We’ve all been there. It’s a gorgeous day outside, the sun is shining, birds are singing, and you have to go to work. You pick up the phone, practice your best hoarse, scratchy voice, and when the voice on the other line says hello, you launch into your spiel:
“Yes, cough, cough. How are you doing, sir? Me? Well, I have a terrible cold today, cough, cough. Odd, isn’t it? No, no, I didn’t feel bad yesterday, it must be one of those 24-hour bugs that’s going around. Probably best to stay home, so as not to get the other employees sick.”
Your way of looking at it: Hey, I’m just taking it easy for one day, right? No big deal.
Your employers’? Absence Abuse.
Business Week has a great article out right now by Michelle Conlin looking at the problem of absenteeism at work. According to the research cited in the article, only about 85% of labor costs pay for actual work. The rest is vacation and those “sick” days everyone takes every once in a while.
But too many “sick” days has become an issue for some companies and they’ve begun to take action. Some have begun monitoring carefully who’s been calling in sick and how often. In some workplaces, if you call in sick too many times, disciplinary actions begin.
There are many reasons people call in sick. Some are genuinely ill, others just need a day off. But some employees are simply dissatisfied with their jobs and are loathe to go to work. The article mentions the experience of one unit within a manufacturing company that was calling in sick significantly more often than other units within the same firm. The culprit ended up being the manager, whom many employees disliked (and thus took sick days to avoid). Once the problem was identified through focus groups and the company took steps to resolve it, absenteeism dropped. But the company would have been slower to identify and resolve the issue had it not been keeping track of sick days.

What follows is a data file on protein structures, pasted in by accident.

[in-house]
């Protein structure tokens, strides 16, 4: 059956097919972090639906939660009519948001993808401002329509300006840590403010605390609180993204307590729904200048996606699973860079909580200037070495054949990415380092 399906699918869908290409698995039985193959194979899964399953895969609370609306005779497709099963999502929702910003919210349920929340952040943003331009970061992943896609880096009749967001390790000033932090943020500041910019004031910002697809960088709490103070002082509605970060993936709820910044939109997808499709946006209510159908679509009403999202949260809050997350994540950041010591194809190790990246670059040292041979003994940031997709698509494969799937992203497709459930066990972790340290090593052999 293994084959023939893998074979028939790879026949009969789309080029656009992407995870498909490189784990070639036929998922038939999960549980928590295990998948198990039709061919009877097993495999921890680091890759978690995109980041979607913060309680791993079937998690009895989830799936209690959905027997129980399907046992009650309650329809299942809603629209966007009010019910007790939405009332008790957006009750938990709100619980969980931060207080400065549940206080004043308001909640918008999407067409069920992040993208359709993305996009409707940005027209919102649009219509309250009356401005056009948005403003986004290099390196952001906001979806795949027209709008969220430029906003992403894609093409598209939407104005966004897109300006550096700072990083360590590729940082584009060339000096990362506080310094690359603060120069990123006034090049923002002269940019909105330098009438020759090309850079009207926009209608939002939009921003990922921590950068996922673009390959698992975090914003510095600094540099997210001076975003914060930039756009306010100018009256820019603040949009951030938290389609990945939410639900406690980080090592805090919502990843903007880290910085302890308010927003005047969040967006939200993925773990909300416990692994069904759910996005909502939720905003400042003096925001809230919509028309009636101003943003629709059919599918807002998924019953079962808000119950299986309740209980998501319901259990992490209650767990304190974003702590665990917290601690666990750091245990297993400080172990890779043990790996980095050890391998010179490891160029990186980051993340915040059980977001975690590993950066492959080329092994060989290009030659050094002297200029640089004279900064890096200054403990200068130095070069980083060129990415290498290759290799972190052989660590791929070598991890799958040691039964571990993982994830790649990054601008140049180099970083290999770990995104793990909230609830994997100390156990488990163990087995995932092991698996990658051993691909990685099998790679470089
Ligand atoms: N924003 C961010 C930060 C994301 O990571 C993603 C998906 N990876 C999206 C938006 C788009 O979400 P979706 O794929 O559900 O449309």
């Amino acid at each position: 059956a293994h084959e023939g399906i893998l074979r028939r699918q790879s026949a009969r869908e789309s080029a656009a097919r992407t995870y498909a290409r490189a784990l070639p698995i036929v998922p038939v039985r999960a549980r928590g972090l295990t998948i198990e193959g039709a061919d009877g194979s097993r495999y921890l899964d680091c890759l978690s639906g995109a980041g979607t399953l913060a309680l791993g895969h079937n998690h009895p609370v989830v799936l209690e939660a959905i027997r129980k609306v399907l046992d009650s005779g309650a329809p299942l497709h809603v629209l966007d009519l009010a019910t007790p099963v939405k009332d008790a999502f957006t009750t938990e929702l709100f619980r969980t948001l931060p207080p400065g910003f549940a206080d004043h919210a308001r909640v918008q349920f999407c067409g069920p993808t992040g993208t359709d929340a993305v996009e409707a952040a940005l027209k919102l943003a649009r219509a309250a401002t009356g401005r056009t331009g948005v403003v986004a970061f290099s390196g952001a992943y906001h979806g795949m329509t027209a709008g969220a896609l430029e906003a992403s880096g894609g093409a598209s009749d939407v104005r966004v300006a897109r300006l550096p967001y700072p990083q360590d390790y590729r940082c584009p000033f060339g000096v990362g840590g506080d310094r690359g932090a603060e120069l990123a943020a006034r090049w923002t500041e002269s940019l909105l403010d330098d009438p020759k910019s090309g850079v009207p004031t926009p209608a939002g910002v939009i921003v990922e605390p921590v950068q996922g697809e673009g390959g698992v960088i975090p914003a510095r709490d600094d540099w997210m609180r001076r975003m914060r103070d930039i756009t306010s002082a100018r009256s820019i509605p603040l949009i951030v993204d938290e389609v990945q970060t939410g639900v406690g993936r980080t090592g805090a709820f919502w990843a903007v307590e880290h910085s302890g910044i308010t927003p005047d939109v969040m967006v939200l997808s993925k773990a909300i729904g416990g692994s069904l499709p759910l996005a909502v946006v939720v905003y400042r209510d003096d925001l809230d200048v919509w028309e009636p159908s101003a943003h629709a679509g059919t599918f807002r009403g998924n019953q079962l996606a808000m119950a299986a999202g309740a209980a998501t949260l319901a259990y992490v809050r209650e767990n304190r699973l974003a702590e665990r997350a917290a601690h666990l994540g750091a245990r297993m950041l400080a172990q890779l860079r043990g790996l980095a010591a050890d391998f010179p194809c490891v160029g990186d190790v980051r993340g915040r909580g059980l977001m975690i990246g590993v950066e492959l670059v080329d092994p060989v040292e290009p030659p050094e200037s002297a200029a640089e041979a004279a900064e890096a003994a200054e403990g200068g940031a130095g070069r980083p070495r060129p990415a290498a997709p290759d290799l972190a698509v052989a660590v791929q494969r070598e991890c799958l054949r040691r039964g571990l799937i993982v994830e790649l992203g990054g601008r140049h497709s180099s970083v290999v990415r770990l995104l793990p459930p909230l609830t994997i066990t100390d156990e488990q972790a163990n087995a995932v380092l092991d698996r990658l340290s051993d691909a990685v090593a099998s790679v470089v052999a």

So as a company, how do you lower your absenteeism rate? One solution is to allow your workers to work from home. Research by staffing agency Randstad shows that productivity for home-based agents is up to 45% higher than for on-site employees — and that some of this increased productivity is accounted for by reduced employee absenteeism (for more, see World of Work, 2007).
Home-based workers are also more likely have higher job satisfaction, up to 25% higher as compared to in-office employees. As we saw from the experience of the manufacturing company with the large absenteeism rate in the one unit, unhappy workers are more likely to skip work.
The idea of suddenly allowing their employees to work from home with no oversight makes some managers a little wary. Understandably, of course. If your workers still manage to surf YouTube at work, what’s to keep them from doing that at home all the time on the company’s dime?
That’s where the beauty of the oDesk Work Diary comes in. When an employee is logging in time remotely, managers have access to screenshots of the employee’s monitor at 10 minute intervals. Keystrokes and mouse clicks record activity levels. It offers managers peace of mind: when Johnny says he’s “working from home,” he really is working from home, (and his Work Diary shows it), he’s not watching football.
Easy enough for everyone to understand: if you’re working, you’re getting paid. If you’re watching football (unless you happen to be a referee!), you’re not.